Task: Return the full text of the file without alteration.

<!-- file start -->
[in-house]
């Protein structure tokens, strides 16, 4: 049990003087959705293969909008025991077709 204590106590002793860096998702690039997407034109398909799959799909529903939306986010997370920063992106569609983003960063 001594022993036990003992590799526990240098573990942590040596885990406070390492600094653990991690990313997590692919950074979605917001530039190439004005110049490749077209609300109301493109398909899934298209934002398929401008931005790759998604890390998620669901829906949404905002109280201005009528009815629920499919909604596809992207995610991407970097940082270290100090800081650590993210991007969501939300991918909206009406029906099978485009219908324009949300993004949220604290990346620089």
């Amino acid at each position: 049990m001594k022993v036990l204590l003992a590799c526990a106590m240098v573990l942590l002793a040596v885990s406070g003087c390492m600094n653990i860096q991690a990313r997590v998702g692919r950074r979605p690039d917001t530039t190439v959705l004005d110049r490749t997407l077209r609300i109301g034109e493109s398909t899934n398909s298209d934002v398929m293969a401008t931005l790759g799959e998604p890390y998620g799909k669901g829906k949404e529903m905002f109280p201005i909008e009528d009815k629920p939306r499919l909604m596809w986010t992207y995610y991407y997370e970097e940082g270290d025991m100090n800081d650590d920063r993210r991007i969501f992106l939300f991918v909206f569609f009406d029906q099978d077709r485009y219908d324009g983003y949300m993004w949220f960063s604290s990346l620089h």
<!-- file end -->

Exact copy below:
[in-house]
């Protein structure tokens, strides 16, 4: 049990003087959705293969909008025991077709 204590106590002793860096998702690039997407034109398909799959799909529903939306986010997370920063992106569609983003960063 001594022993036990003992590799526990240098573990942590040596885990406070390492600094653990991690990313997590692919950074979605917001530039190439004005110049490749077209609300109301493109398909899934298209934002398929401008931005790759998604890390998620669901829906949404905002109280201005009528009815629920499919909604596809992207995610991407970097940082270290100090800081650590993210991007969501939300991918909206009406029906099978485009219908324009949300993004949220604290990346620089």
């Amino acid at each position: 049990m001594k022993v036990l204590l003992a590799c526990a106590m240098v573990l942590l002793a040596v885990s406070g003087c390492m600094n653990i860096q991690a990313r997590v998702g692919r950074r979605p690039d917001t530039t190439v959705l004005d110049r490749t997407l077209r609300i109301g034109e493109s398909t899934n398909s298209d934002v398929m293969a401008t931005l790759g799959e998604p890390y998620g799909k669901g829906k949404e529903m905002f109280p201005i909008e009528d009815k629920p939306r499919l909604m596809w986010t992207y995610y991407y997370e970097e940082g270290d025991m100090n800081d650590d920063r993210r991007i969501f992106l939300f991918v909206f569609f009406d029906q099978d077709r485009y219908d324009g983003y949300m993004w949220f960063s604290s990346l620089h």